The self-declared country of Transnistria clings to its Soviet roots. Located on a sliver of land where the eastern border of Moldova meets Ukraine, Transnistria has its own government, parliament, military, police and postal system, but remains unrecognised internationally.
Though it has all the trappings of an independent nation, it isn’t officially recognised by any other sovereign nation - not even Russia - and to all intents and purposes is still considered to be part of Moldova.
Visitors to Transnistria coming from Moldova must complete all the formalities of a border crossing at a checkpoint manned by Russian, Transnistrian and Moldovan soldiers.
The territory maintains a Soviet feel that has been described as “surreal”, with the flag sporting the hammer and sickle emblem of Communism. Soviet-era monuments still look out over public areas and buildings adorned with socialist-realist murals. These Communist relics are actively cared for and maintained thanks to municipal funds.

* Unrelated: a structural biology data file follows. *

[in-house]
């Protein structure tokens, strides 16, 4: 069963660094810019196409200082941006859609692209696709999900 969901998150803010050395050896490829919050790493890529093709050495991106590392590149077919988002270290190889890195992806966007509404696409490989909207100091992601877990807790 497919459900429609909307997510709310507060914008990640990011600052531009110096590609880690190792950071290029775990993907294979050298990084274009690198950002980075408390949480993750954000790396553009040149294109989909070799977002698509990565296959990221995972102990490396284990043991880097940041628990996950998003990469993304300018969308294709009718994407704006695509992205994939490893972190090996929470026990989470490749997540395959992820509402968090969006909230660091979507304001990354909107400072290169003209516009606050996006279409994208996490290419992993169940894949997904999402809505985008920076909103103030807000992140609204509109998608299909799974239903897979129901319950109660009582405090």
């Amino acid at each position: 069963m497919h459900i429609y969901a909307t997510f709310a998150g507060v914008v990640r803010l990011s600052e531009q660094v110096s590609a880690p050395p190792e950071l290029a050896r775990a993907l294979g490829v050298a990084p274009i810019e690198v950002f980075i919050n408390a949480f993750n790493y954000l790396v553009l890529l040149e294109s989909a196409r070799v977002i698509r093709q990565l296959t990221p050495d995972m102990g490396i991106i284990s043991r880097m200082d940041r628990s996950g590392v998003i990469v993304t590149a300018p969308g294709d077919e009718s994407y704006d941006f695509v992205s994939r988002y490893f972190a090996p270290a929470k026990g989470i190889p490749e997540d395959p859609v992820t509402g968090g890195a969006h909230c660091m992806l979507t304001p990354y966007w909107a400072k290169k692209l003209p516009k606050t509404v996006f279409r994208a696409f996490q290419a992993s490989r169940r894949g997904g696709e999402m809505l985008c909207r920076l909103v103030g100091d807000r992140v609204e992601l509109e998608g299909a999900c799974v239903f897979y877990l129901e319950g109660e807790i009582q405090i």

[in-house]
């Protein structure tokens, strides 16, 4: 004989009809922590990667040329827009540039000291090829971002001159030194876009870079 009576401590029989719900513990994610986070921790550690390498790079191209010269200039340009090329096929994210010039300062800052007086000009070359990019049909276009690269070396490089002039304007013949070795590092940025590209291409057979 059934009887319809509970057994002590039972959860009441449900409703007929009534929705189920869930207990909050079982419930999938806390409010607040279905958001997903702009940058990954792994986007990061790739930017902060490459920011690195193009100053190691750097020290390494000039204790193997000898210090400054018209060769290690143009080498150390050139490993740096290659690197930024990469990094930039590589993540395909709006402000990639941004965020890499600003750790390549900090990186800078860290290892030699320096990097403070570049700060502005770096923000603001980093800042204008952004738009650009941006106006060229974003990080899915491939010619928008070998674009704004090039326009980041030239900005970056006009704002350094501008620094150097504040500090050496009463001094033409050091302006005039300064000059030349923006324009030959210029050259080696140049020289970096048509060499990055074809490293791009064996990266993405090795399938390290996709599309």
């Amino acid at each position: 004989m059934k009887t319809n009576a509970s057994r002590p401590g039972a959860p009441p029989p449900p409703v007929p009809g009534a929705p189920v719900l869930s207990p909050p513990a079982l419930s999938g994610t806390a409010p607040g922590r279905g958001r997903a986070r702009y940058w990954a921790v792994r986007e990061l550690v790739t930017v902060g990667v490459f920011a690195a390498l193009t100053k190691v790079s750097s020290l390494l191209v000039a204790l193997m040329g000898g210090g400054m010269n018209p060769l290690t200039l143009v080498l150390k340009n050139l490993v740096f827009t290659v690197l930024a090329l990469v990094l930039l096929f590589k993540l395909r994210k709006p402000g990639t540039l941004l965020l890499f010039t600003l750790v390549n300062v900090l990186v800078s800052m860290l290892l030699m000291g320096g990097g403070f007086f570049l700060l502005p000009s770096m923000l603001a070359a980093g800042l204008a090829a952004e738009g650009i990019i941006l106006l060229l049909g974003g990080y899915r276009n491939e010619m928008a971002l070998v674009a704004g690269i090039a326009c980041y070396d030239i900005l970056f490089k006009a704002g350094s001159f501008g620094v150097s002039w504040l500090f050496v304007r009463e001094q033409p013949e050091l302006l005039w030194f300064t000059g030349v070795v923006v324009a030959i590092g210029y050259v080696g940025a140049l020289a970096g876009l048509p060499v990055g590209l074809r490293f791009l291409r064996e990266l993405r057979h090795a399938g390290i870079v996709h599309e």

Despite scare reports, Tiraspol is very welcoming, mainly because it gets so few tourists. Young people speak English and are helpful. The city is well-policed. Crime is low.